Inspired by the Academy Awards' Best Picture nominated films of 2018
Every year Cocktail Chameleon Author and Entertaining Expert Mark Addison creates signature OSCAR COCKTAILS inspired for each of the Academy Awards’ Best Picture nominated films. This highly anticipated list of cinematic libations is a tradition that Mark has held up for almost 10 years. Mark pairs his Oscar Cocktails with Best Foreign Language Film flavored “Movie Popcorn” inspired by the countries’ food heritage and traditions. These pairings are ideal for your awards viewing party or to show support for your favorite movie in the race for the Oscar.
This year there are nine Best Picture nominated films. And, the nominees are…
Film: "Shape of Water"
Fizz cocktails were at their height of popularity in the ’50s and ’60s during which the “Shape of Water” is set. The Swamp Fizz combines green Crème De Menthe (also immensely popular in the era), citrus, sugar, and club soda in classic Fizz proportions with egg whites for added fizz and accentuates the Creatures’ favorite food, eggs!
Film: "Darkest Hour"
The Churchill Champagne Cocktail is a variation of a Manhattan-style cocktail created for Winston Churchill in the 1940s at the Savoy hotel in London. This version features his beloved Scotch whiskey and champagne, which he reportedly drank almost every day from noon to night.
BLACK WHITE READ All OVER
Film: "The Post"
What is Black & White and Read All Over …? The most infamous newspaper, The Washington Post! Known for exposing the Watergate scandal and Pentagon Papers, the latest film The Post (and this cocktail) draws allusions to the then and current presidencies. "Black, White, and Read All Overl looks like an all-American coffee but a white Russian lurks under the surface and is stained by a red cherry syrup.
Film: “Call Me by Your Name”
In the Apricot Negroni, the iconic Italian Negroni is updated with apricot liqueur and French dry vermouth inspired the film’s Italian location, the apricot orchards surrounding the family’s Italian countryside villa and the French heritage of romantic lead character, Elio.
Film: “Lady Bird”
The Kiwi Punch represents the struggle of Lady Bird (aka Christine) who desperately wants to fly-off to an out-of-state college but feels grounded by her overprotective and critical mother. A Kiwi is a flightless bird native of New Zealand as well as a fruit also from New Zealand. Kiwifruit gives this punch it’s fruity punch and is served in a soda glass making it look unassuming while packing another punch of vodka.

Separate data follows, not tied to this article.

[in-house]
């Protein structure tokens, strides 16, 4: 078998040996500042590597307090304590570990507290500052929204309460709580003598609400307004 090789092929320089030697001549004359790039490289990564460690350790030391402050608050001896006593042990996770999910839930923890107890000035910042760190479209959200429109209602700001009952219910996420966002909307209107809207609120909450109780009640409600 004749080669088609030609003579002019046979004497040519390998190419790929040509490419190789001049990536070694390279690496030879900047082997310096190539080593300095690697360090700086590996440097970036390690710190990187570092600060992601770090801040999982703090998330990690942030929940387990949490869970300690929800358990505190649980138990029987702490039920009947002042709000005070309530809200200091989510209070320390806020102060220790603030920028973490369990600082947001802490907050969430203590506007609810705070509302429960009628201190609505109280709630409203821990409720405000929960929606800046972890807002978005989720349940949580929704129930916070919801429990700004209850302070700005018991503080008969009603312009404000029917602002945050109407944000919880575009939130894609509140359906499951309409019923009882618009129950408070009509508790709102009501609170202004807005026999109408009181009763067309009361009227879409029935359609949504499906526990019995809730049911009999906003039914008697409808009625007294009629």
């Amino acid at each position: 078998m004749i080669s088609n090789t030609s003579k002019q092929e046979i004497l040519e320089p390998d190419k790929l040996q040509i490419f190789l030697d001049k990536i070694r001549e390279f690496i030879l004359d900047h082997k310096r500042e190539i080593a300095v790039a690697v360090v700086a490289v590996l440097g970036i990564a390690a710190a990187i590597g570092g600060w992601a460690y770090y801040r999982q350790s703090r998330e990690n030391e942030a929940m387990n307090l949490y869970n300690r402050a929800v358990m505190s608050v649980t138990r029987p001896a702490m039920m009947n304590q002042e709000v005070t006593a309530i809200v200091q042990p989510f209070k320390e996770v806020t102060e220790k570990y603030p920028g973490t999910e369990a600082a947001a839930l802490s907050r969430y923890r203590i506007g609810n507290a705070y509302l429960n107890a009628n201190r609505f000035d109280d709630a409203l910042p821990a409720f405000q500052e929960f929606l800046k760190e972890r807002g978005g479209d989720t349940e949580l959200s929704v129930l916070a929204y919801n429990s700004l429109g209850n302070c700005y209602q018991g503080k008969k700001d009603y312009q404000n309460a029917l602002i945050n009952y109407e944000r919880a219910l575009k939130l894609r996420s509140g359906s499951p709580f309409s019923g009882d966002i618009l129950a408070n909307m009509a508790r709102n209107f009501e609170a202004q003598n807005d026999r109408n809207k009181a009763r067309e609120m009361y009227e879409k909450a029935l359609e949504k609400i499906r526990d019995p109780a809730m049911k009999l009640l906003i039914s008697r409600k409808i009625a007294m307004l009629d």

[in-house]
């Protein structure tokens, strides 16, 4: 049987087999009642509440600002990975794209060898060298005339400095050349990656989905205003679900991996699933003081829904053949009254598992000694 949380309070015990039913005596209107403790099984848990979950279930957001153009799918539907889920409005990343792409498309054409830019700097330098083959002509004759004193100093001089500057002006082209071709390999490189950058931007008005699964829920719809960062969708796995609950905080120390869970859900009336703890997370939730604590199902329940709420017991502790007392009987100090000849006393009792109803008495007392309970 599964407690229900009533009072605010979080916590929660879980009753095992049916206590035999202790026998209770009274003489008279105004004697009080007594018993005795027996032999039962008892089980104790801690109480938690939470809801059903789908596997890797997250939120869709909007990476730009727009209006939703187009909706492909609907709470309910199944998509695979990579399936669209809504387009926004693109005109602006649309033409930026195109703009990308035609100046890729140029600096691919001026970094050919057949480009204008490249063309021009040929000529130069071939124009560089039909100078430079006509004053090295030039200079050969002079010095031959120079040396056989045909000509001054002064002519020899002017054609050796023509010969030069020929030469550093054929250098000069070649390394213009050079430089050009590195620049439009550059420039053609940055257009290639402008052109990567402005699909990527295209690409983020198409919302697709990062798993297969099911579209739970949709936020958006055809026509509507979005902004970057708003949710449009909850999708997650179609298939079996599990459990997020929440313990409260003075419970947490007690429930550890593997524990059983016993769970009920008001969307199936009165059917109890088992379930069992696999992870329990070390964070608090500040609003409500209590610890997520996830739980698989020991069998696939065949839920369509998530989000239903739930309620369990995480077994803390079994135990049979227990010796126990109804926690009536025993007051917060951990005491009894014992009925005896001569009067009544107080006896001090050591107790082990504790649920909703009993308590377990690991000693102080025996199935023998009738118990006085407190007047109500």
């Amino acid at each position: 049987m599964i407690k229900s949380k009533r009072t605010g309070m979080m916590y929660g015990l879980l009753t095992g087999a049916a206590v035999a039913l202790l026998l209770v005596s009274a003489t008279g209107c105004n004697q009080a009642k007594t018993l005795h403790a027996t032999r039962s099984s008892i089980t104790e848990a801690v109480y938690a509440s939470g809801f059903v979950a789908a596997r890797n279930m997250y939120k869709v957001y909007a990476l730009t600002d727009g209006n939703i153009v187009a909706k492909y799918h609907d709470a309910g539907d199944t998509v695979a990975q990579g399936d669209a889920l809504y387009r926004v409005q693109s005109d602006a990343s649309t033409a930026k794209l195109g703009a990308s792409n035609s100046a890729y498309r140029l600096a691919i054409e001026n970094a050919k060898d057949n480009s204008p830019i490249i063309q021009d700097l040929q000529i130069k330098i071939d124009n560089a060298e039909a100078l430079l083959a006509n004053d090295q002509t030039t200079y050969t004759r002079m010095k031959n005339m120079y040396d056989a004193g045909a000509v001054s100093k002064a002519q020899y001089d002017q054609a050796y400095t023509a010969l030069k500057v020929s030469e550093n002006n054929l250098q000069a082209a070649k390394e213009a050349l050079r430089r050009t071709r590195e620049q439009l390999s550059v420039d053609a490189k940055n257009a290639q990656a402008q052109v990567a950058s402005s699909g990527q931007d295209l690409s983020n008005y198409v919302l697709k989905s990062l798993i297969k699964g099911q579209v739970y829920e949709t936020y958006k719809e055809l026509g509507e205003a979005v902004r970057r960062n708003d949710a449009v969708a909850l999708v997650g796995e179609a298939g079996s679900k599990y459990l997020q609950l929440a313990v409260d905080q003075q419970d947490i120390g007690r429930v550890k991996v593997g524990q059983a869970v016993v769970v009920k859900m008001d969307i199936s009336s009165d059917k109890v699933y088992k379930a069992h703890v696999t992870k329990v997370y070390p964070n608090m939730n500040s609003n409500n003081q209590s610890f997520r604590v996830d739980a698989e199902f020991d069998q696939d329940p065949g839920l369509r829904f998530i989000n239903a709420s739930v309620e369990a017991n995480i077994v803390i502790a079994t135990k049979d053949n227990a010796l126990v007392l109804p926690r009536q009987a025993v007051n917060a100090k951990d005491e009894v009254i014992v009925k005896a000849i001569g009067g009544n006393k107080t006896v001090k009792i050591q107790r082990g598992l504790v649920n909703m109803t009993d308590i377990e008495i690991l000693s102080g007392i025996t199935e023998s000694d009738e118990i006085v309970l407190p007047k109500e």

Film: “Phantom Thread”
Dark Love is a champagne cocktail that embodies the volatile love affair between 50’s fashion couturier and a young waitress. Parfait Amour (or Perfect Love) is a French violet liqueur, which when combined with blue curacao takes on a blackish tone. The blend of the eau de vie (water of life), Parfait Amour, and champagne create a sweet rich libation that is impossible to resist… submit to this Dark Love.
THREE COCKTAILS INSIDE MISSOURI
Film: “Three Billboards Outside Ebbing, Missouri”
The themes in “Three Billboards…” are dark and horrific, which is challenging to draw inspiration from for a festive Oscar cocktail… instead, drawing inspiration from the title and the film’s location, “3 Cocktails…” features Missouri based spirits incorporated into classic cocktails with distinctively Ozark ingredients and themes.
Inspired by the struggle of evacuating the Allied soldiers from the beaches of France under attack by German forces, the Dunkirk Toddy blends a classic English hot beverage with French cognac and Benedictine, resulting in a Franco-British hot cocktail that any of the 300,000 soldiers rescued in the operation would appreciate.
Film: “Get Out”
Chris agrees to be hypnotized by his girlfriend’s mother to cure his smoking addiction but instead, sinks into the “sunken place” where after an operation to transplant the mind of a white man into his body, Chris would remain in the void watching powerlessly. The Sunken Place cocktail looks innocuous on the surface but has a dark underside trapped beneath.